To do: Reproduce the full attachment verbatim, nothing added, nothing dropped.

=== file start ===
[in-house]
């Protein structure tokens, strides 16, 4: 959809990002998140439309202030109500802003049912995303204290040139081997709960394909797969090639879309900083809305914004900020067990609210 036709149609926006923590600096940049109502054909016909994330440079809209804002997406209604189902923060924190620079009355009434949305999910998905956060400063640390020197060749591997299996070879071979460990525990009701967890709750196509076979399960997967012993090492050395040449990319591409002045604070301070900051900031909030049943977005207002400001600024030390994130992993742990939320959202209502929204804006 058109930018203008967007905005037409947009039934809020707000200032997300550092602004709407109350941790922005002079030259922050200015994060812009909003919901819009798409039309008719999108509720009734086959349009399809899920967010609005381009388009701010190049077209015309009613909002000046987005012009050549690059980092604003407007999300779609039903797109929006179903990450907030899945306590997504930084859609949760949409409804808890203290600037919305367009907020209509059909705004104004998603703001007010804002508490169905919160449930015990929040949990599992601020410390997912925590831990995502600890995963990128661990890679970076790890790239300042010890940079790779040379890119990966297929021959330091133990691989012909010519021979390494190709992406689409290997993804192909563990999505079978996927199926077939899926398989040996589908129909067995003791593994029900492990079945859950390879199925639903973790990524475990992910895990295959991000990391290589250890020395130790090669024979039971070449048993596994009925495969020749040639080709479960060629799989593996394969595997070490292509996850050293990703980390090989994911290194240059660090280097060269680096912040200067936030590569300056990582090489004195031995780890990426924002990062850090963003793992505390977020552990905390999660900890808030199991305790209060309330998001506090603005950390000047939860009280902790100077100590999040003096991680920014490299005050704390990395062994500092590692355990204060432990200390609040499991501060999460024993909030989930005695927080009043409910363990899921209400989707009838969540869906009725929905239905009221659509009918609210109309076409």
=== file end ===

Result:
[in-house]
């Protein structure tokens, strides 16, 4: 959809990002998140439309202030109500802003049912995303204290040139081997709960394909797969090639879309900083809305914004900020067990609210 036709149609926006923590600096940049109502054909016909994330440079809209804002997406209604189902923060924190620079009355009434949305999910998905956060400063640390020197060749591997299996070879071979460990525990009701967890709750196509076979399960997967012993090492050395040449990319591409002045604070301070900051900031909030049943977005207002400001600024030390994130992993742990939320959202209502929204804006 058109930018203008967007905005037409947009039934809020707000200032997300550092602004709407109350941790922005002079030259922050200015994060812009909003919901819009798409039309008719999108509720009734086959349009399809899920967010609005381009388009701010190049077209015309009613909002000046987005012009050549690059980092604003407007999300779609039903797109929006179903990450907030899945306590997504930084859609949760949409409804808890203290600037919305367009907020209509059909705004104004998603703001007010804002508490169905919160449930015990929040949990599992601020410390997912925590831990995502600890995963990128661990890679970076790890790239300042010890940079790779040379890119990966297929021959330091133990691989012909010519021979390494190709992406689409290997993804192909563990999505079978996927199926077939899926398989040996589908129909067995003791593994029900492990079945859950390879199925639903973790990524475990992910895990295959991000990391290589250890020395130790090669024979039971070449048993596994009925495969020749040639080709479960060629799989593996394969595997070490292509996850050293990703980390090989994911290194240059660090280097060269680096912040200067936030590569300056990582090489004195031995780890990426924002990062850090963003793992505390977020552990905390999660900890808030199991305790209060309330998001506090603005950390000047939860009280902790100077100590999040003096991680920014490299005050704390990395062994500092590692355990204060432990200390609040499991501060999460024993909030989930005695927080009043409910363990899921209400989707009838969540869906009725929905239905009221659509009918609210109309076409």